Email messages aren’t always what they seem. We talk often about how hackers obfuscate text and code within messages. That can be an effective way to bypass security services.

Another way to fool users is to manipulate the sender field. The “From” field in an email–or even in snail mail–is just an address line that the sender types in. Just like anyone can go to a post office and send a card that comes from Santa, anyone can do that with email.

Hackers are using that ability to have messages appear like they come from one address, but are actually coming from another. It’s that other address where replies are going to–and it’s going into the hackers’ hands. 

We are seeing this technique used in interesting industries. For instance, in the example below, the attack is aiming to obtain a centrifuge. This is potentially sanctions-bypassing activity and could present a fairly easy way for hackers to get their hands on something troubling. 

In this Attack Brief, researchers at Avanan, a Check Point Software company, will discuss how hackers are crafting Replier Attacks, by changing the replier address.


In this attack, hackers are changing the reply-to address to steal money.

  • Vector: Email
  • Type: Phishing
  • Techniques: Replier Trickery
  • Target: Any end-user

Email Example #1

This attack is trying to trick the recipient. The sender address is a well-known domain (although it’s spoofed. The SPF fails.)

The reply-to address is the actual sender–the hacker– behind the email. The domain is not associated with Total Energy. Total Energy is a legitimate company, but the attack is not coming from someone at the company. The address has been spoofed. In fact, the domain from which it was sent was created a few days before the sender pressed send. The sender is not sending this from France, but rather from Taiwan.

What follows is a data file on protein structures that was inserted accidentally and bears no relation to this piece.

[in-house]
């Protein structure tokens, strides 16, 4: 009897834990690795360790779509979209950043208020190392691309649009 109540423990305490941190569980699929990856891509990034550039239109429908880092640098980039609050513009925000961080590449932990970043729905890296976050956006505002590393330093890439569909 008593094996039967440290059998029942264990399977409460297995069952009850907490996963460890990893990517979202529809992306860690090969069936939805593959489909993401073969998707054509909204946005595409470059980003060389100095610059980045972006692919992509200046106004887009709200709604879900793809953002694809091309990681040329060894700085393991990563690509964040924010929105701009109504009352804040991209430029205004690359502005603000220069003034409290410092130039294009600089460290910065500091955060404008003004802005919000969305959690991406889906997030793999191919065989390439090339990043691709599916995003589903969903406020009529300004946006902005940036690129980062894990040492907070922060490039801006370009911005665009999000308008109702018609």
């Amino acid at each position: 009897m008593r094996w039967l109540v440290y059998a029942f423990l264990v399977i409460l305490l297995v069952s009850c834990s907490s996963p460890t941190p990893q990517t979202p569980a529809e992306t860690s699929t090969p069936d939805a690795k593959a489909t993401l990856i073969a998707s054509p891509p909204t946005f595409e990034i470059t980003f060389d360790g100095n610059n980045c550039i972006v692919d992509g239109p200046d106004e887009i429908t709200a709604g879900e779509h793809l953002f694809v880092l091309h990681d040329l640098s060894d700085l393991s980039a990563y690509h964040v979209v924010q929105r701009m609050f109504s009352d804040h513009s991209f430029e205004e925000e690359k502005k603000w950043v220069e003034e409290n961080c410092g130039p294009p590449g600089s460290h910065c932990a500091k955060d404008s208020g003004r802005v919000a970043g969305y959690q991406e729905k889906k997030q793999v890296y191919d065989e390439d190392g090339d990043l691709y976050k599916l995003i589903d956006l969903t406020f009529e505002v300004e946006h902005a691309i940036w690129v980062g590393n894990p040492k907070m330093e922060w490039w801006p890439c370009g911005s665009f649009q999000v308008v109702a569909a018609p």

In the attack, the hackers are asking for a quotation surrounding the purchase of a centrifuge. A document is attached that has all the requested information–and how the hacker will begin the process of interacting with the end-user, ultimately taking their money at the end. 

The attack itself is hoping that someone will think it’s legitimate and be in need of a centrifuge. This particular email was sent to a wide variety of industries across companies in Europe. It’s more of a spray-and-pray message than something super targeted. 


This technique is called a Replier Attack. The sender is spoofed and the reply goes to another mailbox. That mailbox is the hacker’s mailbox, not the purported sender. 

What’s clever about this attack is that most users, should they reply, won’t realize that their message goes to another mailbox. Most email clients don’t show the REply-to field, which can be different from the sender address. As a result, most users think that they are replying to the sender when they click on the reply button.

That’s not the case here. Sometimes, there can be a discrepancy for legitimate reasons. This is not one of those times.

Hackers, in this attack, are hoping that their targets won’t have advanced knowledge of how email works from a technical perspective. Ask a bunch of your colleagues–do they know about the reply-to field?

Chances are the answer is no. 

That makes this attack a great way for the sender to successfully trick end-users into thinking the email is legitimate, and use it to steal money and other information. 

Best Practices: Guidance and Recommendations

To guard against these attacks, security professionals can do the following:

  • Make sure the sender address and reply-to address match
  • Before sending over sensitive banking information, be sure to ask IT or finance if the email is legitimate.